BAY ST. LOUIS -- Mayor Les Fillingame admitted Monday that he reimbursed the city out of his own pocket for employee pay raises that a State Auditor's official deemed unlawful because the raises were authorized without City Council approval.
"It was my mistake," Fillingame said. "I failed to ask authorization the meeting before the increase and asked the Tuesday after they had been paid on Friday."
The raises went to four firefighters but had to be rescinded because Fillingame implemented them himself, a power reserved for the city council.
The mayor reimbursed the city with his own money, writing a personal check for more than $780.
Never miss a local story.
"I didn't want to see them give the money back, so I gave the city the equivalent of the over-payment," he said. "It was my error."
Fillingame's error angered some council members, who feel the administration continues to withhold vital information from them, a point of contention that has divided much of the city into two factions -- those who support the mayor and those who support the council majority.
"He gave raises that were illegal and did not have council approval," Councilman Lonnie Falgout said.
The error comes on the heels of a report from the Mississippi Office of the State Auditor, which placed much of the responsibility for the city's financial woes on the mayor and his administration.
At a specially called meeting Thursday, an OSA official delivered the much awaited report that detailed findings from a two-month probe of the city's finances.
In December, the council called for the OSA to investigate the city's finances in light of numerous findings of deficiencies and noncompliance with state or federal regulations, which were identified in the 2013-14 fiscal year audit.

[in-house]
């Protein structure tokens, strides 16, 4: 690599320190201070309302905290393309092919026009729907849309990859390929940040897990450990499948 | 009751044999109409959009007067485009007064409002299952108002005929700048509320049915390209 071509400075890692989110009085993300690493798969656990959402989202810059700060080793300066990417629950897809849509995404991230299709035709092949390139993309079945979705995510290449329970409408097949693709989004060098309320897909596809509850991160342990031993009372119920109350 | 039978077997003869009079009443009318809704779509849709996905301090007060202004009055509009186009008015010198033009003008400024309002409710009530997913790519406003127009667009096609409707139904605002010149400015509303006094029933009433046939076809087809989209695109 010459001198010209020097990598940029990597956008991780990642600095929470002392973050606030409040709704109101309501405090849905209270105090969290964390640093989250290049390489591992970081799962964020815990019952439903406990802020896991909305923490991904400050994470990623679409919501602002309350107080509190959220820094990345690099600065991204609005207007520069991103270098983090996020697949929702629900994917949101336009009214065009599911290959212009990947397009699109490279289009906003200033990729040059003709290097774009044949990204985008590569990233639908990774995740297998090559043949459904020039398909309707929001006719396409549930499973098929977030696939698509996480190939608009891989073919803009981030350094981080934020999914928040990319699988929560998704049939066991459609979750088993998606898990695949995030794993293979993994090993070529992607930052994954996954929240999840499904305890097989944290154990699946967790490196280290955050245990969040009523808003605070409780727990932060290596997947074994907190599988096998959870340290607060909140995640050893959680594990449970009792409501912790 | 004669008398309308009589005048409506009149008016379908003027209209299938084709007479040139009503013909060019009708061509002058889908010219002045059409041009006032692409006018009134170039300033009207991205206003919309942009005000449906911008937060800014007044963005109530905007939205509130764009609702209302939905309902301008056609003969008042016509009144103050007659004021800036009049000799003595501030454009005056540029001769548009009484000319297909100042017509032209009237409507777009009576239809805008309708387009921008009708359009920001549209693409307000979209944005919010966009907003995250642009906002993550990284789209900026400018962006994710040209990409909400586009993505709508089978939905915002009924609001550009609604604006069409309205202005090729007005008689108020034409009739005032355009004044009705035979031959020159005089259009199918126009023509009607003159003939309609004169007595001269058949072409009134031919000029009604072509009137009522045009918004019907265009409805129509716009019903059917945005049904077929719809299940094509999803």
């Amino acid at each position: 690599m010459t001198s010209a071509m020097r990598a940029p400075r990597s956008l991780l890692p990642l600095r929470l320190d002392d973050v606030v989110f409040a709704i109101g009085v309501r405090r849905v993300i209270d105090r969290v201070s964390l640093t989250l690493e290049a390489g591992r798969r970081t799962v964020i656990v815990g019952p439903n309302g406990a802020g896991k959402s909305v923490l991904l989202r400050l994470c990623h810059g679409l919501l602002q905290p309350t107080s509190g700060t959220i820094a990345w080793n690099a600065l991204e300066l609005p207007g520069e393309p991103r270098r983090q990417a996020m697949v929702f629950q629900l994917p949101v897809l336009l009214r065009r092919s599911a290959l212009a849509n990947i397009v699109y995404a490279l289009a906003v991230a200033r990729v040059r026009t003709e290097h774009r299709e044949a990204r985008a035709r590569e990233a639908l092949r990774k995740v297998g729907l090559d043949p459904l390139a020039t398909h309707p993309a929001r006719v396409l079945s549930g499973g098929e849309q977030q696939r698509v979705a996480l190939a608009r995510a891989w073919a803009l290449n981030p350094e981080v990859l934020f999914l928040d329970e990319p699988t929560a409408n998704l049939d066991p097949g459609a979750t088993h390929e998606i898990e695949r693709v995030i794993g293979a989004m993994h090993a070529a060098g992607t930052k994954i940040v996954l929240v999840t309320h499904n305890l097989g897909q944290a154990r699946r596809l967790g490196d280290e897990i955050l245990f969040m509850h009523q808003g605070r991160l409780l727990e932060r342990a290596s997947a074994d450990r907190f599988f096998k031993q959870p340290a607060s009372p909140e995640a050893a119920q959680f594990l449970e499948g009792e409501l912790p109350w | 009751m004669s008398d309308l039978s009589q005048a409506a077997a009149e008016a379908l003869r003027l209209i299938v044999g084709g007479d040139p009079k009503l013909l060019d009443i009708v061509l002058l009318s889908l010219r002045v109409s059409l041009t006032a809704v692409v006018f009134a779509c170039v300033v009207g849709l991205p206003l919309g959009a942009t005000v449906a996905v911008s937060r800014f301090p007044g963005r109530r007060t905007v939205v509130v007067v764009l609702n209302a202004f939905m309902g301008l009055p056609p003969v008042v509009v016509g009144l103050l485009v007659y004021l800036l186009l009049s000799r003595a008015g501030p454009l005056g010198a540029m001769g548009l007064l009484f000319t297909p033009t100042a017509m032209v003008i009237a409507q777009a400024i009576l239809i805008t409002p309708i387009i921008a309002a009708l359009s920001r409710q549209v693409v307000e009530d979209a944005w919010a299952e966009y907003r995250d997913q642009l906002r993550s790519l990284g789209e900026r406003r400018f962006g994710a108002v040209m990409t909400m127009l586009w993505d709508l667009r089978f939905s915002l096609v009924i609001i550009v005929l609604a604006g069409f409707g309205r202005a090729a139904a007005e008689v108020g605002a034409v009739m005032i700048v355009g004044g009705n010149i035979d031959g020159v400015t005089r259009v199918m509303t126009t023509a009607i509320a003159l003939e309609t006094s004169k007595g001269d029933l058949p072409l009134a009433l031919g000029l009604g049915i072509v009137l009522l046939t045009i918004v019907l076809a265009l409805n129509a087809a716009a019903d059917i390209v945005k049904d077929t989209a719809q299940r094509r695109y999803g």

OSA Performance Audit Director Sam Atkinson reaffirmed those findings and identified four primary sources of the city's financial problems:
-- Poor internal controls
-- Lack of communication and information sharing between the mayor and council
-- Lack of written policies and procedures within city departments
-- The mayor and administration's failure to follow state statutes
"There have been some times where the mayor and staff failed to follow statutes related to municipal government," Atkinson said.
Whether or not it was done intentionally or by mistake, she said, "We can tell you, factually, there were times when statutes were not followed," resulting in the "types of financial findings that you had in the audit report."
Follow the council
Atkinson also addressed, among other things, the mayor's erroneous pay raises.
"We recommend that the mayor follow the direction of the council," she said. "Rescind the pay raises that may have been improperly provided and that were made in violation of state statute and which were not properly brought before the council for review and approval."
Atkinson said her team did not detect any evidence of fraud during their review.
The mayor said his administration is "always willing" to learn and implement systems that are more efficient and transparent. However, he said some of the OSA's findings are "not accurate."
"Information has never been withheld and we have stated at every opportunity that all information is available readily at City Hall," he said. "The problem at times is the manpower to duplicate and deliver the same information."
Atkinson, however, prefaced Thursday's address by stating her report is based solely on facts.
"This is not our opinion based on what we think, this is based on the facts that we were presented," she said. "I'm not going to apologize for what I'm going to say, and some of what I say, you may say, 'That's hard.' But I believe in the truth, and I believe in saying things in the way that nobody can misunderstand."